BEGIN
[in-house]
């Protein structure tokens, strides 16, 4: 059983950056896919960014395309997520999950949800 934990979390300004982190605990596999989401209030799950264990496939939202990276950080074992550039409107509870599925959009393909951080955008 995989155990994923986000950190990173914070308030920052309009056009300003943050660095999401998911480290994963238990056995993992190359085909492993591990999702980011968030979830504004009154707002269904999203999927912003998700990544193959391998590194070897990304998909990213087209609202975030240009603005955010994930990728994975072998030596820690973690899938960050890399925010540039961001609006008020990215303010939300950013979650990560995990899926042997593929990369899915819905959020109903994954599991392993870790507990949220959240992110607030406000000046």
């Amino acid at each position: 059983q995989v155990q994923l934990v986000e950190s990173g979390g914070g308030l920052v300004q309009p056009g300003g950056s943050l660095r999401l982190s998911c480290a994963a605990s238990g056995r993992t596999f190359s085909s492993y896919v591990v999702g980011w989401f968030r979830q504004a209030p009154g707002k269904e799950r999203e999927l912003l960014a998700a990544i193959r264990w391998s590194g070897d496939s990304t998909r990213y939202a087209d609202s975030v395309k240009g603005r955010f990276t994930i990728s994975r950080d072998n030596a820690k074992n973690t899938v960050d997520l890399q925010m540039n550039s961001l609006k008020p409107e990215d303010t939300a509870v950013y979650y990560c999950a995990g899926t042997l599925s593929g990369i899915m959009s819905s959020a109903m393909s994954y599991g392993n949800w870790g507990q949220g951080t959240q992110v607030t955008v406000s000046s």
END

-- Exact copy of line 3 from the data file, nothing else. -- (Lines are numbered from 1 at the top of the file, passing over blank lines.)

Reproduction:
């Amino acid at each position: 059983q995989v155990q994923l934990v986000e950190s990173g979390g914070g308030l920052v300004q309009p056009g300003g950056s943050l660095r999401l982190s998911c480290a994963a605990s238990g056995r993992t596999f190359s085909s492993y896919v591990v999702g980011w989401f968030r979830q504004a209030p009154g707002k269904e799950r999203e999927l912003l960014a998700a990544i193959r264990w391998s590194g070897d496939s990304t998909r990213y939202a087209d609202s975030v395309k240009g603005r955010f990276t994930i990728s994975r950080d072998n030596a820690k074992n973690t899938v960050d997520l890399q925010m540039n550039s961001l609006k008020p409107e990215d303010t939300a509870v950013y979650y990560c999950a995990g899926t042997l599925s593929g990369i899915m959009s819905s959020a109903m393909s994954y599991g392993n949800w870790g507990q949220g951080t959240q992110v607030t955008v406000s000046s």